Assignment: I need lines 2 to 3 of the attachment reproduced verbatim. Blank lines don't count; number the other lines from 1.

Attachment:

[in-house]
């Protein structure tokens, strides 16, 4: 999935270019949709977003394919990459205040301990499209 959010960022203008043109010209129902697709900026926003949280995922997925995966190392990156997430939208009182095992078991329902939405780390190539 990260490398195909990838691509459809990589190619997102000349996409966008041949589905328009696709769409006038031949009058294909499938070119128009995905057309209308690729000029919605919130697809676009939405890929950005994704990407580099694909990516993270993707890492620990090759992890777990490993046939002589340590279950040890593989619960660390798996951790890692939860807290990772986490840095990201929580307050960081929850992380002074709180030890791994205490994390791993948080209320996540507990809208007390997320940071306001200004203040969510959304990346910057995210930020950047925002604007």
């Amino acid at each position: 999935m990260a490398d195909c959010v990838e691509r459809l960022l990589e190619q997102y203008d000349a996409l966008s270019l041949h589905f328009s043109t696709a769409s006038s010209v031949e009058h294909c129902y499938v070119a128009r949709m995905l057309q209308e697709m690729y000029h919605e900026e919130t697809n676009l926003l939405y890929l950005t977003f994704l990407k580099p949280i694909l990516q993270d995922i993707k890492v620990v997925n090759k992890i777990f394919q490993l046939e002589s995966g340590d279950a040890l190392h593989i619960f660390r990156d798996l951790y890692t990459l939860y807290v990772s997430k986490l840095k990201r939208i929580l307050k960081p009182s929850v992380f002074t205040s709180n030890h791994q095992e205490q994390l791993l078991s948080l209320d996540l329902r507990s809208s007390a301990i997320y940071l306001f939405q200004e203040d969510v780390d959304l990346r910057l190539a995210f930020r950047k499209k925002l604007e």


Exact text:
């Protein structure tokens, strides 16, 4: 999935270019949709977003394919990459205040301990499209 959010960022203008043109010209129902697709900026926003949280995922997925995966190392990156997430939208009182095992078991329902939405780390190539 990260490398195909990838691509459809990589190619997102000349996409966008041949589905328009696709769409006038031949009058294909499938070119128009995905057309209308690729000029919605919130697809676009939405890929950005994704990407580099694909990516993270993707890492620990090759992890777990490993046939002589340590279950040890593989619960660390798996951790890692939860807290990772986490840095990201929580307050960081929850992380002074709180030890791994205490994390791993948080209320996540507990809208007390997320940071306001200004203040969510959304990346910057995210930020950047925002604007």
């Amino acid at each position: 999935m990260a490398d195909c959010v990838e691509r459809l960022l990589e190619q997102y203008d000349a996409l966008s270019l041949h589905f328009s043109t696709a769409s006038s010209v031949e009058h294909c129902y499938v070119a128009r949709m995905l057309q209308e697709m690729y000029h919605e900026e919130t697809n676009l926003l939405y890929l950005t977003f994704l990407k580099p949280i694909l990516q993270d995922i993707k890492v620990v997925n090759k992890i777990f394919q490993l046939e002589s995966g340590d279950a040890l190392h593989i619960f660390r990156d798996l951790y890692t990459l939860y807290v990772s997430k986490l840095k990201r939208i929580l307050k960081p009182s929850v992380f002074t205040s709180n030890h791994q095992e205490q994390l791993l078991s948080l209320d996540l329902r507990s809208s007390a301990i997320y940071l306001f939405q200004e203040d969510v780390d959304l990346r910057l190539a995210f930020r950047k499209k925002l604007e």